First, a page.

“The theology is heterodox,” DeYoung concludes. “The history is inaccurate. The impact on souls is devastating. And the use of Scripture is indefensible. Worst of all, Love Wins demeans the cross and misrepresents God’s character.”
Download DeYoung’s 21-page review as a PDF here: “God Is Still Holy and What You Learned in Sunday School Is Still True: A Review of “Love Wins.” (Two days later he contributed a few additional thoughts on the debate.)
Also on Monday, Burk contributed an eleven-page chapter-by-chapter book review.
On Tuesday, Russell Moore responded with a pointed and provocatively titled blog post: “The Blood-Drained Gospel of Rob Bell.”
On Wednesday morning Albert Mohler published his own review titled “We Have Seen All This Before: Rob Bell and the (Re)Emergence of Liberal Theology.” He writes,
H. Richard Niebuhr famously once distilled liberal theology into this sentence: “A God without wrath brought men without sin into a kingdom without judgment through the ministrations of a Christ without a cross.”
Yes, we have read this book before. With Love Wins, Rob Bell moves solidly within the world of Protestant Liberalism. His message is a liberalism arriving late on the scene.
Mark Galli, senior managing editor of Christianity Today, agrees.
Meanwhile on Monday night, Bell’s book tour landed in New York City, where he answered questions before a live audience. It’s no stretch to say that his answers were quite evasive. Bell insisted that he is not a universalist and that he is an evangelical. “Do I think that I am Evangelical orthodox to the bone? Yes,” he said without hesitation.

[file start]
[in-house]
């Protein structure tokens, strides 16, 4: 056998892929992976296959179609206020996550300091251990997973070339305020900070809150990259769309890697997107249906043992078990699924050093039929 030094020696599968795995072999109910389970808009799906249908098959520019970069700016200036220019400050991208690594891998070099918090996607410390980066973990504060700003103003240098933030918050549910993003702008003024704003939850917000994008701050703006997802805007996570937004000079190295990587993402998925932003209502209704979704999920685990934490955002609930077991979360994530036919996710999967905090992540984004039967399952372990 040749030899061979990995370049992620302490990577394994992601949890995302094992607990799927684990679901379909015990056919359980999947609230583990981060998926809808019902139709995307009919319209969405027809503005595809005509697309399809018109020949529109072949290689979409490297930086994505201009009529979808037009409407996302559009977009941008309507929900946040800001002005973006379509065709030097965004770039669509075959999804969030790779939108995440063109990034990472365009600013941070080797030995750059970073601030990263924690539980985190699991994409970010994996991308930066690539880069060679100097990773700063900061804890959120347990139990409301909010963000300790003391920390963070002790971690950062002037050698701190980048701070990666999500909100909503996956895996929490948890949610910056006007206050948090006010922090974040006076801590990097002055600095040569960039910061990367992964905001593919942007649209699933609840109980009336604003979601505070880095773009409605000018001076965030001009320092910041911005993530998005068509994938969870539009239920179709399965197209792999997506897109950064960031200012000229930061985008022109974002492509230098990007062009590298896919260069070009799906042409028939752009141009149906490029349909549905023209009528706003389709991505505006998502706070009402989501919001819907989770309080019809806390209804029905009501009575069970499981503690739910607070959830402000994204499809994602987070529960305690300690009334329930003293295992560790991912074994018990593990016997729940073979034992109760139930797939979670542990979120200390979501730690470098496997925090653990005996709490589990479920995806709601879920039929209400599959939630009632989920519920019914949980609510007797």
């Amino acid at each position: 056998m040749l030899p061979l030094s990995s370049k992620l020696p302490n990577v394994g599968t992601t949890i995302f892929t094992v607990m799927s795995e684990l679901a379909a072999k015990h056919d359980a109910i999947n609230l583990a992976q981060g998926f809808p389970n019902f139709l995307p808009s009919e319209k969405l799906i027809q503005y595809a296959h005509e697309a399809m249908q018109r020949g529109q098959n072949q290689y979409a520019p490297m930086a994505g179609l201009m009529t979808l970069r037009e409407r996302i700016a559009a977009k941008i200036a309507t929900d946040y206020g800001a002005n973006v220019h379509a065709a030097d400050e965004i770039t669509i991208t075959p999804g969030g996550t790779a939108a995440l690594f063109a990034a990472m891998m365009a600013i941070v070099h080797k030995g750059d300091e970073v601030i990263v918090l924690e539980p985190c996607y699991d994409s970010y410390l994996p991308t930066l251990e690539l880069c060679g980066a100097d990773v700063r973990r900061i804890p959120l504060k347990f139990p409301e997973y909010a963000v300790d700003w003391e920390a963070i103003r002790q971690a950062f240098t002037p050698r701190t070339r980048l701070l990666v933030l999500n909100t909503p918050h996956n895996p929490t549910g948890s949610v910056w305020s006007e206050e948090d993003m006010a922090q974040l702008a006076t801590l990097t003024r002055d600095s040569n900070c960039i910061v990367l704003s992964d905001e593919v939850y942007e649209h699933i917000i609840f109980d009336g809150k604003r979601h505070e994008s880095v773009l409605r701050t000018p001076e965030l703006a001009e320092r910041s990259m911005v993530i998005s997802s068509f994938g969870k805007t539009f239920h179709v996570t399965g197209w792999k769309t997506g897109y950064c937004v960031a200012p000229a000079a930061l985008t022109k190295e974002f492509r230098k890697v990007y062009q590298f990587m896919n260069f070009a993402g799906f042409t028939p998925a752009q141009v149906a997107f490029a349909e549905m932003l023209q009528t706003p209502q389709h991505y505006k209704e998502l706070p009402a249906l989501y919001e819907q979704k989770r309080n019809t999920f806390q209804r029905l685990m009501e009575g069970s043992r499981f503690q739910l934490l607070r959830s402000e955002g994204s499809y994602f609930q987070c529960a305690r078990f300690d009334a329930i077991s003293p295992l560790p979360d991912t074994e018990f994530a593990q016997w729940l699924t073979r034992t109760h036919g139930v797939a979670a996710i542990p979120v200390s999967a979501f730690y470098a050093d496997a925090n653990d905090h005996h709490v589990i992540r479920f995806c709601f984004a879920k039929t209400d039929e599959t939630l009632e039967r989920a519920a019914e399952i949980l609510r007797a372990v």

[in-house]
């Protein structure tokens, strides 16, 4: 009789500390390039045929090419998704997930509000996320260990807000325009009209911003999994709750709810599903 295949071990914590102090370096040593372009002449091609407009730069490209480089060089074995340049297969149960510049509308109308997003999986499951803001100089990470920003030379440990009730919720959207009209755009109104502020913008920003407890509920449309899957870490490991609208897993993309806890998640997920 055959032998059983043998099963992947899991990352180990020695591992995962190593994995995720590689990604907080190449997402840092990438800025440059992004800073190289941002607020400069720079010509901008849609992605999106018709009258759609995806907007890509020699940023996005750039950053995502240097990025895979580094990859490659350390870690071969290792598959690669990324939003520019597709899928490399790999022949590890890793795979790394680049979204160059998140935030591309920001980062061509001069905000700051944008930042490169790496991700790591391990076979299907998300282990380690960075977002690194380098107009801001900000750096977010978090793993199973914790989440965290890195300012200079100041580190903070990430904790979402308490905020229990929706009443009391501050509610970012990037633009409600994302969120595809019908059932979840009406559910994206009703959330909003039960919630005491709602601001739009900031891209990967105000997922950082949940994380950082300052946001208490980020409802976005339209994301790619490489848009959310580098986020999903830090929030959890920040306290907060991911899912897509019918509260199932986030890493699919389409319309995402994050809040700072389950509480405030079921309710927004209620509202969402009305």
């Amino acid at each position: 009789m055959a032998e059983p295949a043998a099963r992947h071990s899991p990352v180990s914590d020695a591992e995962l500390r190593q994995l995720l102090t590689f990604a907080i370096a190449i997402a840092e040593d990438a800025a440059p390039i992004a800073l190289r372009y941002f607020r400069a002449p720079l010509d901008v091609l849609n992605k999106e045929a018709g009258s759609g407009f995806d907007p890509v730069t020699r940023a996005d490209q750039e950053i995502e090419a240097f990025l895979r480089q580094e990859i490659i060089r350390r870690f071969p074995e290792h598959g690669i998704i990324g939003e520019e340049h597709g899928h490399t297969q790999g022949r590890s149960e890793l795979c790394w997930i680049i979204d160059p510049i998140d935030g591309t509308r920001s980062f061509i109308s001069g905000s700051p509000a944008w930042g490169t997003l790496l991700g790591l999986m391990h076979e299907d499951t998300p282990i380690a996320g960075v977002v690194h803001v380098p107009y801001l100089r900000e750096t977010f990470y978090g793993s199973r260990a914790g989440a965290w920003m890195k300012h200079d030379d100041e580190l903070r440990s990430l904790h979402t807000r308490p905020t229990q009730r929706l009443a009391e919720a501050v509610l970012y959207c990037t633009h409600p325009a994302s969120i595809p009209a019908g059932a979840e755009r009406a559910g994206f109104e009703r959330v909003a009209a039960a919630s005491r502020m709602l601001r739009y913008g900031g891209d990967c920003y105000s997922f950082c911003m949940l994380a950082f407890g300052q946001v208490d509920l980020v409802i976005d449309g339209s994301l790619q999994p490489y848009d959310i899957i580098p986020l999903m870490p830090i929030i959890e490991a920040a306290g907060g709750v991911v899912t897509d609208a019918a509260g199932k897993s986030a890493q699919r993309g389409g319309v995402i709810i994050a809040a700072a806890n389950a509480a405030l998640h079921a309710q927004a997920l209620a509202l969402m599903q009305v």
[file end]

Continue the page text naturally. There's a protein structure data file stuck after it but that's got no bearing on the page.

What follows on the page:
On Tuesday morning Bell was interviewed by Good Morning America's George Stephanopoulos and the book publicity tour steamed ahead, even bumping into MSNBC’s Martin Bashir who straightaway told Bell, “You’re creating a Christian message that’s warm, kind, and popular for contemporary culture.” (Incidentally, Bashir voiced more criticism of Bell's book two days later.)
The tour and the debate continue on.
In addition to the written responses, two important panels have been planned.
Early in the debate, The Gospel Coalition promptly added a panel discussion at their national conference in Chicago that will begin at 7:30 a.m. CST on Thursday, April 14. The event will open with teaching from Don Carson, followed by a panel with Carson, DeYoung, Tim Keller, Crawford Loritts, and Stephen Um.
Today (March 17), from 2:30 to 4:00 p.m. EST, Southern Seminary is hosting a panel discussion featuring Albert Mohler, Justin Taylor, Russell Moore, and Denny Burk. Video will be live streamed at sbts.edu, or if you’re in the area, you can attend the event in Heritage Hall. [Update: Recordings of the panel are now avaliable here: video, audio.]
So why should we care about this debate in the first place?
“There are a number of reasons this is important,” C.J. Mahaney says. “First, removing the doctrine of God's eternal punishment undermines multiple texts of Scripture. It also undermines the holiness and justice of God. Ultimately it undermines the Savior’s redemptive work on our behalf! So this couldn't be a more serious matter. These severe theological errors are not new with Rob Bell, and they are not uncommon throughout church history. But now these theological errors have been adopted by a man of influence and published publicly and broadly. Sadly, given the scope of his platform, these errors are sure to influence many people. This is a moment for pastors to take note, and to humbly and courageously contend for the faith (Jude 3–4).”
This is not the first time Bell’s theology has raised concerns. Three years ago a previous debate led C.J. to write and post some reflections on biblical discernment, why pastors should be concerned with Bell, and how to pray for him. That post remains remarkably relevant three years later.
For Further Study
In conclusion, here are a few other resources that surfaced (or re-surfaced) in the recent debate.